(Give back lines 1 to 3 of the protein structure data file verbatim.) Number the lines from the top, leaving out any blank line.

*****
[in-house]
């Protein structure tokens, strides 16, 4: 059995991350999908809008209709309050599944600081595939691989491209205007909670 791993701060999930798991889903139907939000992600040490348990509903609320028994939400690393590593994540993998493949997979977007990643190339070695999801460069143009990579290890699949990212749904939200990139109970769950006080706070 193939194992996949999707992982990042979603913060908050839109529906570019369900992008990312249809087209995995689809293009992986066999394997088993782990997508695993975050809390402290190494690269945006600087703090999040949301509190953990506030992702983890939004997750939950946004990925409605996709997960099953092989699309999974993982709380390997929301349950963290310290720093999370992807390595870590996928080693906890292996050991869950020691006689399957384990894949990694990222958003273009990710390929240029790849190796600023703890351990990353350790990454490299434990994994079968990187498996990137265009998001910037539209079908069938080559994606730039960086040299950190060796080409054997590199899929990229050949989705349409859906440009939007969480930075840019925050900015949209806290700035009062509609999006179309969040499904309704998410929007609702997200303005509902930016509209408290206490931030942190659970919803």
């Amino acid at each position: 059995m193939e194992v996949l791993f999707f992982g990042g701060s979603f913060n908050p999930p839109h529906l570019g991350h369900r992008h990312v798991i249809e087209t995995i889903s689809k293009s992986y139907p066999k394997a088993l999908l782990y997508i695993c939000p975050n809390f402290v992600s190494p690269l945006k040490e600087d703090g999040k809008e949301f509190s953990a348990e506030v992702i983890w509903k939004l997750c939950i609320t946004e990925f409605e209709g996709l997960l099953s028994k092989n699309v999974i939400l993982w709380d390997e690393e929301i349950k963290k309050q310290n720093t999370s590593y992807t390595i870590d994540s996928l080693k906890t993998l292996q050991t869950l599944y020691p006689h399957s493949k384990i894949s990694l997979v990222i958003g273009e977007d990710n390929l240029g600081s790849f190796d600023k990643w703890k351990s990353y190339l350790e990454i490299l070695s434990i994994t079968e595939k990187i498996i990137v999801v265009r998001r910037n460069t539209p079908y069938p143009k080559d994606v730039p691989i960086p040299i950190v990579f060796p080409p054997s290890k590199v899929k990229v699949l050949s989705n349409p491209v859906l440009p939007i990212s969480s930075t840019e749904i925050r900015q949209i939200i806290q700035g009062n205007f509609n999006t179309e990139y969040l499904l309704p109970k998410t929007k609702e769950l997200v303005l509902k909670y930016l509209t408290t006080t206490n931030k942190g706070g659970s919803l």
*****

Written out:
[in-house]
């Protein structure tokens, strides 16, 4: 059995991350999908809008209709309050599944600081595939691989491209205007909670 791993701060999930798991889903139907939000992600040490348990509903609320028994939400690393590593994540993998493949997979977007990643190339070695999801460069143009990579290890699949990212749904939200990139109970769950006080706070 193939194992996949999707992982990042979603913060908050839109529906570019369900992008990312249809087209995995689809293009992986066999394997088993782990997508695993975050809390402290190494690269945006600087703090999040949301509190953990506030992702983890939004997750939950946004990925409605996709997960099953092989699309999974993982709380390997929301349950963290310290720093999370992807390595870590996928080693906890292996050991869950020691006689399957384990894949990694990222958003273009990710390929240029790849190796600023703890351990990353350790990454490299434990994994079968990187498996990137265009998001910037539209079908069938080559994606730039960086040299950190060796080409054997590199899929990229050949989705349409859906440009939007969480930075840019925050900015949209806290700035009062509609999006179309969040499904309704998410929007609702997200303005509902930016509209408290206490931030942190659970919803």
């Amino acid at each position: 059995m193939e194992v996949l791993f999707f992982g990042g701060s979603f913060n908050p999930p839109h529906l570019g991350h369900r992008h990312v798991i249809e087209t995995i889903s689809k293009s992986y139907p066999k394997a088993l999908l782990y997508i695993c939000p975050n809390f402290v992600s190494p690269l945006k040490e600087d703090g999040k809008e949301f509190s953990a348990e506030v992702i983890w509903k939004l997750c939950i609320t946004e990925f409605e209709g996709l997960l099953s028994k092989n699309v999974i939400l993982w709380d390997e690393e929301i349950k963290k309050q310290n720093t999370s590593y992807t390595i870590d994540s996928l080693k906890t993998l292996q050991t869950l599944y020691p006689h399957s493949k384990i894949s990694l997979v990222i958003g273009e977007d990710n390929l240029g600081s790849f190796d600023k990643w703890k351990s990353y190339l350790e990454i490299l070695s434990i994994t079968e595939k990187i498996i990137v999801v265009r998001r910037n460069t539209p079908y069938p143009k080559d994606v730039p691989i960086p040299i950190v990579f060796p080409p054997s290890k590199v899929k990229v699949l050949s989705n349409p491209v859906l440009p939007i990212s969480s930075t840019e749904i925050r900015q949209i939200i806290q700035g009062n205007f509609n999006t179309e990139y969040l499904l309704p109970k998410t929007k609702e769950l997200v303005l509902k909670y930016l509209t408290t006080t206490n931030k942190g706070g659970s919803l």